in the Social Contract which may not be found either in Hobbes, or
in Locke, or in Althusen, any more than there is a single
proposition of his deism which was not in the air of Geneva when he
wrote his Savoyard Vicar. If this be the case, what becomes of the
position that the revolutionary philosophy was worked out by the
_raison raisonnante_, which is the special faculty of a country
saturated with the classic spirit? If we must have a formula, it
would be nearer the truth to say that the doctrines of the
Revolution were the product, not of the classic spirit applied to
scientific acquisitions, but, first, of the democratic ideas of the
Protestant Reformation, and then of the fictions of the lawyers,
both of them allied with certain urgent social and political

So much, then, for the political side of the 'philosophy of the
century,' if we are to use this too comprehensive expression for all
the products of a very complex and many-sided outburst of
speculative energy. Apart from its political side, we find M.
Taine's formula no less unsatisfactory for its other phases. He
seems to us not to go back nearly far enough in his search for the
intellectual origins, any more than for the political origins, of
his contemporary France. He has taken no account of the progress of
the spirit of Scepticism from Montaigne's time, nor of the decisive
influence of Montaigne on the revolutionary thinkers. Yet the
extraordinary excitement aroused in France by Bayle's Dictionary was
a proof of the extent to which the sceptical spirit had spread
before the Encyclopædists were born. The great influence of
Fontenelle was wholly in the same sceptical direction. There was a
strong sceptical element in French Materialism, even when
materialism was fully developed and seemed most dogmatic.[2] Indeed,
it may sometimes occur to the student of such a man as Diderot to
wonder how far materialism in France was only seized upon as a means
of making scepticism both serious and philosophic. For its turn for
scepticism is at least as much a distinction of the French
intelligence as its turn for classicism. And, once more, if we must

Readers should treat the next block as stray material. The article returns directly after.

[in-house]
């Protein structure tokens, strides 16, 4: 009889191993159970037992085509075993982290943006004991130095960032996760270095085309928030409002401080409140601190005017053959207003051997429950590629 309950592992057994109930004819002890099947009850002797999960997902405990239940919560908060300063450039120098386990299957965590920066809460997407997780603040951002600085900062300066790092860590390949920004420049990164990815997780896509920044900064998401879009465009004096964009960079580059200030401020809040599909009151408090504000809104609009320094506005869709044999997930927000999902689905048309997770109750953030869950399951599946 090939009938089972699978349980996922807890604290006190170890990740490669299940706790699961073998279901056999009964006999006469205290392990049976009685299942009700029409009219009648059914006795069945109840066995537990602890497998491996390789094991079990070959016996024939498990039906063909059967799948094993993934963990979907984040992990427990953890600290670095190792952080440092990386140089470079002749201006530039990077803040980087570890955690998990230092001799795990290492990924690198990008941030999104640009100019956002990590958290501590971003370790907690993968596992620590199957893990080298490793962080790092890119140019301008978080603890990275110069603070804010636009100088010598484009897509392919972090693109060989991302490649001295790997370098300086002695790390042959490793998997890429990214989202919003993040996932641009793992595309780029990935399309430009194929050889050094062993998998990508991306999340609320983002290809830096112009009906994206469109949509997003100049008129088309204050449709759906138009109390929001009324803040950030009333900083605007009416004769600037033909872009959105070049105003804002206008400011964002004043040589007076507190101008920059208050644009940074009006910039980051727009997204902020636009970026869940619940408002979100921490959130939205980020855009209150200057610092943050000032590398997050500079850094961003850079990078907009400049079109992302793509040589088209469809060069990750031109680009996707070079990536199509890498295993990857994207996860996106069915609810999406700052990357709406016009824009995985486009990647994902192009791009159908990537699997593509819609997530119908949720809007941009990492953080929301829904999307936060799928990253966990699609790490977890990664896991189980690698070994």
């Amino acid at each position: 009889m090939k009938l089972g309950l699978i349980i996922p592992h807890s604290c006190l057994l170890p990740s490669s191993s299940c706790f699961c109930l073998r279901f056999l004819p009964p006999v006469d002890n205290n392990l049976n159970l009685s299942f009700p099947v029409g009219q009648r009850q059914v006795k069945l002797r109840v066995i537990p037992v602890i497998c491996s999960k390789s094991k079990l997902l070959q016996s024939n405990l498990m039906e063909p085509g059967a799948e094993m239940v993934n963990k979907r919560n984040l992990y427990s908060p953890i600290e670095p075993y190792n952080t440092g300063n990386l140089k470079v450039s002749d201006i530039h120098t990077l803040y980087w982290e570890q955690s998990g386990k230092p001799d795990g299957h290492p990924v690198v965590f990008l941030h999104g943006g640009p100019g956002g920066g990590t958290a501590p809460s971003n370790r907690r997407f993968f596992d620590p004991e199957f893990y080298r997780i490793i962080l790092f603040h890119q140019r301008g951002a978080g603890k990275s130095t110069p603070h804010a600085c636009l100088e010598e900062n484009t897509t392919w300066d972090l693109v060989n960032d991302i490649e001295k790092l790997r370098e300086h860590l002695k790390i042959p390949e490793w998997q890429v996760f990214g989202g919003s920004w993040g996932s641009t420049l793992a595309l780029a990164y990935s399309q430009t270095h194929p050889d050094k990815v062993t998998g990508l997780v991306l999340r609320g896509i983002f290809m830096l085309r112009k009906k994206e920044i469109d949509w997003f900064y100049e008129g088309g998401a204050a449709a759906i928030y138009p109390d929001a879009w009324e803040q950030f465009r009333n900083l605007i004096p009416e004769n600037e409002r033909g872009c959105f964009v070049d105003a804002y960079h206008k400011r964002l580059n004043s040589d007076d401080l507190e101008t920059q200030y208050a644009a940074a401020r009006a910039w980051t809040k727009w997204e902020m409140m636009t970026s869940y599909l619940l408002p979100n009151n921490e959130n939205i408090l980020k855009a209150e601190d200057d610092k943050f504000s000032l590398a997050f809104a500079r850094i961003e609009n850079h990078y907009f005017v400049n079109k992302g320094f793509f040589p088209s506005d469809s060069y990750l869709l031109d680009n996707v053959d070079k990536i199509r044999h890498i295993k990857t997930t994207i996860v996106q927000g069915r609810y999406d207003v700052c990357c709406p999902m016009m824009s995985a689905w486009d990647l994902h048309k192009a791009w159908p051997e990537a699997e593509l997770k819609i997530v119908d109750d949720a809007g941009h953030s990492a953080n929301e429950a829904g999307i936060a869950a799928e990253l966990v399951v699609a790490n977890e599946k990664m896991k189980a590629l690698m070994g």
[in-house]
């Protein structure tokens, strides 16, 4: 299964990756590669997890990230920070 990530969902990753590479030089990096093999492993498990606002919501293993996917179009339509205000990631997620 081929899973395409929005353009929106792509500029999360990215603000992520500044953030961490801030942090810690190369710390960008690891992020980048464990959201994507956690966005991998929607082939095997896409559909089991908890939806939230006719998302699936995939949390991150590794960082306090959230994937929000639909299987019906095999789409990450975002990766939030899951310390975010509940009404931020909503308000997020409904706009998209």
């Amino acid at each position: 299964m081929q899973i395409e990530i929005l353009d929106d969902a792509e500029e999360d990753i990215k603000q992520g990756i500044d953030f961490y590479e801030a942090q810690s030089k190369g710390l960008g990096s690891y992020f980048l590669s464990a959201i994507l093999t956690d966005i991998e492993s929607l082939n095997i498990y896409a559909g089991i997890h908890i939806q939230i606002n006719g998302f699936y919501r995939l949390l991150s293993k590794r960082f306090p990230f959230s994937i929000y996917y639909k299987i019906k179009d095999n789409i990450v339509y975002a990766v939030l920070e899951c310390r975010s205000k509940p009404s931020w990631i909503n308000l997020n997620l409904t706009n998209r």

have a formula, it would be best to say that the philosophy of the
century was the product, first of scepticism applied to old beliefs
which were no longer easily tenable, and then of scepticism,
extended to old institutions that were no longer practically

[2] See Lange's _Geschichte des Materialismus_, i. 298.

And this brings us to the cardinal reason for demurring to M.
Taine's neatly rounded proposition. His appreciation of the
speculative precursors of the Revolution seems to us to miss the
decisive truth about them. He falls precisely into those errors of
the _raison raisonnante_, about which, in his description of the
intellectual preparation of the great overthrow, he has said so many
just and acute things. Nothing can be more really admirable than M.
Taine's criticism upon Montesquieu, Voltaire, Rousseau, Diderot, as
great masters of language (pp. 339-361). All this is marked by an
amplitude of handling, a variety of approach, a subtlety of
perception, a fulness of comprehension, which give a very different
notion of M. Taine's critical soundness and power from any that one
could have got from his account elsewhere of our English writers.
Some of the remarks are open to criticism, as might be expected. It
is hard to accept the saying (p. 278) that Montesquieu's 'celebrity
was not an influence.' It was Montesquieu, after all, who first
introduced among the Encyclopædic band a rationalistic and
experiential conception of the various legal and other conditions of
the social union, as distinguished from the old theological
explanation of them. The correspondence of Voltaire, Rousseau,
Diderot, D'Alembert, is sufficient to show how immediately, as well
as how powerfully, they were influenced by Montesquieu's memorable
book. Again, it is surely going too far to say that Montesquieu's
Persian Letters contained every important idea of the century. Does
it, for instance, contain that thrice fruitful idea which Turgot
developed in 1750, of all the ages being linked together by an